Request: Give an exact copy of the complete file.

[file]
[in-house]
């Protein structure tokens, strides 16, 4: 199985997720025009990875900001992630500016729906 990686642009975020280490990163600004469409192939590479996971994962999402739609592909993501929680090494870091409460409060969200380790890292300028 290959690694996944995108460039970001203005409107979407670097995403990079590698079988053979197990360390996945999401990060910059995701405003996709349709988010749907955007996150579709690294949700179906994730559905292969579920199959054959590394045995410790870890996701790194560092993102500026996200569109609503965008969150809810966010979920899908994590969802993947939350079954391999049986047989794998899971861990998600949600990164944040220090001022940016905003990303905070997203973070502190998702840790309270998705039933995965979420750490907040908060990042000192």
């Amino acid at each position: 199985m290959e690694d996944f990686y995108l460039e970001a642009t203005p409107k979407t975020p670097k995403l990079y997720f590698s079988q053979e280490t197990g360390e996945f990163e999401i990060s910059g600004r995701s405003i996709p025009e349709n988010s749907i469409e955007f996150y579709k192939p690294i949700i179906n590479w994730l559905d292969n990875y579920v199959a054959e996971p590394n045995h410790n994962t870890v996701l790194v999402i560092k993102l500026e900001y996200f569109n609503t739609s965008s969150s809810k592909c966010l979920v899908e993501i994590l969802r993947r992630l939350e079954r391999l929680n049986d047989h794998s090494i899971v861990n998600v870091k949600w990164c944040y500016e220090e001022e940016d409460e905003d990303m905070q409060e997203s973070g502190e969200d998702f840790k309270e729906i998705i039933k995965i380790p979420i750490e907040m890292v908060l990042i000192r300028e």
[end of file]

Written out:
[in-house]
């Protein structure tokens, strides 16, 4: 199985997720025009990875900001992630500016729906 990686642009975020280490990163600004469409192939590479996971994962999402739609592909993501929680090494870091409460409060969200380790890292300028 290959690694996944995108460039970001203005409107979407670097995403990079590698079988053979197990360390996945999401990060910059995701405003996709349709988010749907955007996150579709690294949700179906994730559905292969579920199959054959590394045995410790870890996701790194560092993102500026996200569109609503965008969150809810966010979920899908994590969802993947939350079954391999049986047989794998899971861990998600949600990164944040220090001022940016905003990303905070997203973070502190998702840790309270998705039933995965979420750490907040908060990042000192």
């Amino acid at each position: 199985m290959e690694d996944f990686y995108l460039e970001a642009t203005p409107k979407t975020p670097k995403l990079y997720f590698s079988q053979e280490t197990g360390e996945f990163e999401i990060s910059g600004r995701s405003i996709p025009e349709n988010s749907i469409e955007f996150y579709k192939p690294i949700i179906n590479w994730l559905d292969n990875y579920v199959a054959e996971p590394n045995h410790n994962t870890v996701l790194v999402i560092k993102l500026e900001y996200f569109n609503t739609s965008s969150s809810k592909c966010l979920v899908e993501i994590l969802r993947r992630l939350e079954r391999l929680n049986d047989h794998s090494i899971v861990n998600v870091k949600w990164c944040y500016e220090e001022e940016d409460e905003d990303m905070q409060e997203s973070g502190e969200d998702f840790k309270e729906i998705i039933k995965i380790p979420i750490e907040m890292v908060l990042i000192r300028e």